"These are sometimes interchangeable, but when you are stressing similarities between the items compared, the most common word is “to”: “She compared his home-made wine to toxic waste.” 

If you are examining both similarities and differences, use “with”: “The teacher compared Steve’s exam with Robert’s to see whether they had cheated.”

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Compare usually takes the preposition
 to when it refers to the activity of describing the resemblances between unlike things:
for example: 
1. He compared her to a summer day. 
2. Scientists sometimes compare the human brain to a computer. 

It takes
with when it refers to the act of examining two like things in order to discern their similarities or differences:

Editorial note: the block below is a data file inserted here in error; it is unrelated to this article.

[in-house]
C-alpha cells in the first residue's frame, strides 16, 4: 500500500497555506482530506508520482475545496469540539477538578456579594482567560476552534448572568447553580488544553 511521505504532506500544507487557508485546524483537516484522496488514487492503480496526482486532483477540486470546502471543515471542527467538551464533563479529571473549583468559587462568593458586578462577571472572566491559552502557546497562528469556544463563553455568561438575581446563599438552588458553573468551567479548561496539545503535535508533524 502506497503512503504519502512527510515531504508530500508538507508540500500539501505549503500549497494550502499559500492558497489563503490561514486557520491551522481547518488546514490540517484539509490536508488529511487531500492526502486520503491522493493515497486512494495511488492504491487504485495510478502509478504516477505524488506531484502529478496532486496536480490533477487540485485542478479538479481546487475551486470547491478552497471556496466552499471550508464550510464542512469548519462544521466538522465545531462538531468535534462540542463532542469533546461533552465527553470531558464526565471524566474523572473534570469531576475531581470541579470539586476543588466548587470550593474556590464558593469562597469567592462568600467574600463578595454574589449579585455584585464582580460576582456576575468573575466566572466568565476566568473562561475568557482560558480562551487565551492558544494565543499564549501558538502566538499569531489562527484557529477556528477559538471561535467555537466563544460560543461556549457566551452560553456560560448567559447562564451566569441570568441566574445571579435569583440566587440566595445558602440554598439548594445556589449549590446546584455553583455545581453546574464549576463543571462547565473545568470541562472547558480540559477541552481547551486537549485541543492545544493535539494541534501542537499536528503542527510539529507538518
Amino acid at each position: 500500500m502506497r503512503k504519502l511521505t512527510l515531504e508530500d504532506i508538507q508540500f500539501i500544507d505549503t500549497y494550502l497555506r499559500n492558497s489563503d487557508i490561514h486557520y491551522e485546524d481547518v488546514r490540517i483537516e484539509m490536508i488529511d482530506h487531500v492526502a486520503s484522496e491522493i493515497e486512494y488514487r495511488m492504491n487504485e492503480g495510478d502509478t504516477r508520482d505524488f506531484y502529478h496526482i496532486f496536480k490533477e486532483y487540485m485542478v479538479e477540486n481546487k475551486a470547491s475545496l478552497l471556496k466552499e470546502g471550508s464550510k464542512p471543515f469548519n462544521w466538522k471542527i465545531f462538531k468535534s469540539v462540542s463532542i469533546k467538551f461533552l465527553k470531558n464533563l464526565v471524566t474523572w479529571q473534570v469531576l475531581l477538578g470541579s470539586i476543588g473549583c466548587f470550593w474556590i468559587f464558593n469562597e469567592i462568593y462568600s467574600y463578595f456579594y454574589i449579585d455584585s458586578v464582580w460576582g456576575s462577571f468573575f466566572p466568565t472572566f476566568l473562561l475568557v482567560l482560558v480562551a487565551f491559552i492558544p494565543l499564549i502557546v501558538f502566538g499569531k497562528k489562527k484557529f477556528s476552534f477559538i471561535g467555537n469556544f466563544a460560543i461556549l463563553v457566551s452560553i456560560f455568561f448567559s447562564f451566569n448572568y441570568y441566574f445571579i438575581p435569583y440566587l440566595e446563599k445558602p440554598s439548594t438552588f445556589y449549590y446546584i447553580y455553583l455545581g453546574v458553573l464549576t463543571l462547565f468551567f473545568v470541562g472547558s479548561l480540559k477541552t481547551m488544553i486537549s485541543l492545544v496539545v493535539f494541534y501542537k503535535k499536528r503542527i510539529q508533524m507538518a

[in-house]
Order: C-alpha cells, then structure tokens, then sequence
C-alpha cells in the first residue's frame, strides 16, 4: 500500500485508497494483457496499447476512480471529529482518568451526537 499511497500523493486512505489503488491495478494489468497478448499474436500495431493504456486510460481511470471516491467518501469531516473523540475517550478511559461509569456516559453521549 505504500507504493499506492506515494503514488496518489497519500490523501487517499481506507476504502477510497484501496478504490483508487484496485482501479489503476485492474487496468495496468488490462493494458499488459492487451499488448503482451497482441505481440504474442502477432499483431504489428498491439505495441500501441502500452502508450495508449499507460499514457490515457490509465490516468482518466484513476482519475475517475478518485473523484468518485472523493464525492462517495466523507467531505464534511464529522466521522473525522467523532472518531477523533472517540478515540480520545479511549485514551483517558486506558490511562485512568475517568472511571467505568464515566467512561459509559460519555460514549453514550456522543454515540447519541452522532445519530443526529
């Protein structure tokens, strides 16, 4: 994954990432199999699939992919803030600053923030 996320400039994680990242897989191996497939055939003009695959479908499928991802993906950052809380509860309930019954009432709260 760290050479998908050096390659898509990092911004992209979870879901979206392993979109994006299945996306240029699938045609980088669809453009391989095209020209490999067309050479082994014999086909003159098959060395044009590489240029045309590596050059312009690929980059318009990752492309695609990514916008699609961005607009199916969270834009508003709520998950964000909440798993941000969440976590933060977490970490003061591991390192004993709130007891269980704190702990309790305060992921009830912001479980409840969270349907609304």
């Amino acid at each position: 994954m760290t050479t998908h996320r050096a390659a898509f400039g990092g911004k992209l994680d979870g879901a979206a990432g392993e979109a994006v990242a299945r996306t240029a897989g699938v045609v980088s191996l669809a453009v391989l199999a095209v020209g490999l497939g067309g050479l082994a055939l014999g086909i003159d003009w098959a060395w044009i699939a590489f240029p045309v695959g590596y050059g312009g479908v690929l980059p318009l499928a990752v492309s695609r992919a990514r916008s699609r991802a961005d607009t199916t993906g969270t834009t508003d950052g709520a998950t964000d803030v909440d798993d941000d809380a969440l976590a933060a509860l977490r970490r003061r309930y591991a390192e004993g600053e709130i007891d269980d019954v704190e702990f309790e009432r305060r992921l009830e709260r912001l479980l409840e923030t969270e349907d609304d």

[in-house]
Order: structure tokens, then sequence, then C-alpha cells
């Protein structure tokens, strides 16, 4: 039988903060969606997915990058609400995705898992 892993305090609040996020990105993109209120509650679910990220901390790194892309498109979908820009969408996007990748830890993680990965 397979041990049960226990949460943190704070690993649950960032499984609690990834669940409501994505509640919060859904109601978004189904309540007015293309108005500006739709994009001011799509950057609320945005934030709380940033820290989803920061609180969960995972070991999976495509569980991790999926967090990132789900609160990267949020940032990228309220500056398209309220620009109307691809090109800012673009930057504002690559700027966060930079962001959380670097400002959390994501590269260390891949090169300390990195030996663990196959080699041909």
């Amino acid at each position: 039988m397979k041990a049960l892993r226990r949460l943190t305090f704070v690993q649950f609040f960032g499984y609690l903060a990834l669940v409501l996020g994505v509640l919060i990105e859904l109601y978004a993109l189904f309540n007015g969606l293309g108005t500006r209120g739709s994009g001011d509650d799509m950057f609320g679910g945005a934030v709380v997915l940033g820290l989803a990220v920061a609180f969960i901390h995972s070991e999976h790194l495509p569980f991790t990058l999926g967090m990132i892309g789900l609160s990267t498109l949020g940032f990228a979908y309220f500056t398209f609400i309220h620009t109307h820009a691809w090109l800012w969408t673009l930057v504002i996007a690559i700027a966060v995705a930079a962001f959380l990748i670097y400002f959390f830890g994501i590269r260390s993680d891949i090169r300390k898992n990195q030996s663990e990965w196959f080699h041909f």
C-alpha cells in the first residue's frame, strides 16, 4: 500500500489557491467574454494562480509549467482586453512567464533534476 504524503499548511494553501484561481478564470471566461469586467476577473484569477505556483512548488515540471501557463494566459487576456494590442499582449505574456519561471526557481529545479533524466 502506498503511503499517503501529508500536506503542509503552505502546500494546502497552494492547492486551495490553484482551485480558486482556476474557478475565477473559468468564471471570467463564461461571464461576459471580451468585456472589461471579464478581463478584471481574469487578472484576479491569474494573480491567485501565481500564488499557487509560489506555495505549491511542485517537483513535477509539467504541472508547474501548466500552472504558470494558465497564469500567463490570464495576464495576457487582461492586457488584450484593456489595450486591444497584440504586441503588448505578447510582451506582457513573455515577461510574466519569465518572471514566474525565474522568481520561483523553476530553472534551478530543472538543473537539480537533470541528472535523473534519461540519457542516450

for example:
1. The police compared the forged signature with the original. 
2. The committee will have to compare the Senate’s version of the bill with the version that was passed by the House. 

When compare is used to mean “to liken (one) with another,” with is traditionally held to be the correct preposition: 
for example:
1. That little bauble is not to be compared with (not to) this enormous jewel. 

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compare to 除了上述意思外,還意為「把比作;把比喻為」,
而這意思是
 compare with 所沒有的,
 
1. His poems have been compared to those of the English Romantics. 
    (他的詩被拿來與英國浪漫主義的詩相提並論)
2. He usually compares women to roses. (他經常將女人比作玫瑰花)
3. I compare babies to little angels. (即係嬰孩有如小天使一樣
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